27 April 2003 | Tabihaku
A Wonderful, Overlooked Film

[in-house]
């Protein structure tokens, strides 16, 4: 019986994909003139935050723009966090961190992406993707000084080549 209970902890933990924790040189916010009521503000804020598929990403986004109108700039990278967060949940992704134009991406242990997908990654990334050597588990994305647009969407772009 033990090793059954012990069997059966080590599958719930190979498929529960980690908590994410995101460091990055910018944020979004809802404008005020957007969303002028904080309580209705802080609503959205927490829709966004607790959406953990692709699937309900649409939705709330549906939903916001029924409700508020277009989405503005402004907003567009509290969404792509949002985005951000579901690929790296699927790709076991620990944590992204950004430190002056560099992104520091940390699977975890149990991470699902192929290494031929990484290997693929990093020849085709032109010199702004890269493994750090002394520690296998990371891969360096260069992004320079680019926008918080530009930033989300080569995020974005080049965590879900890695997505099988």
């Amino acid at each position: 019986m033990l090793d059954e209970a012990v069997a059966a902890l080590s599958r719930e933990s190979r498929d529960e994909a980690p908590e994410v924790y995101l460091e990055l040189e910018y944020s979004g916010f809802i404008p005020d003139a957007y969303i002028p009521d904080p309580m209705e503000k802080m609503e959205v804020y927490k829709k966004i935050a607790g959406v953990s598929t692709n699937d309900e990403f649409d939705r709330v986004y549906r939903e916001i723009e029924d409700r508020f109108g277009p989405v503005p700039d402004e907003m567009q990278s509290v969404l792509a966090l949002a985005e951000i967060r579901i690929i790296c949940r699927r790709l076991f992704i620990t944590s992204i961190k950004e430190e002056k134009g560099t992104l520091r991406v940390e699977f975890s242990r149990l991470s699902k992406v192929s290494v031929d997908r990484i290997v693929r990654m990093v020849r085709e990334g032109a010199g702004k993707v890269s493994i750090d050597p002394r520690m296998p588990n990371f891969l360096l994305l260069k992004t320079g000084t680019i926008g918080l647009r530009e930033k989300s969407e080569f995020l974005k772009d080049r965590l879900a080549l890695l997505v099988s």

The English title is an inaccurate and misleading translation, as it really has little to do with MacArthur or his children. However, it does focus on the impact of the Japanese loss of WWII through the eyes of children, and it's in those childhood responses, relationships, and dynamics that the film becomes charming. Counterpointing the world of children struggling to cope in guileless ways are adults dealing with the shift and disruption to their own lives and futures, and in Kurosawa-esquire fashion (though more subtly), the ethical adult struggles of right and wrong, of giri and ninjo. We also get to see actor Juzo Itami before his directing debut as well as the film debut of Ken Watanabe. Cinematography is by Kazuo Miyagawa who was behind the lens for Rashomon, Yojimbo, and Ozu's Ukigusa Monogatari. It's a gentle, restrained view into the tumultuous transitions in Japan set in motion after the war defeat, full of humanity and compassion.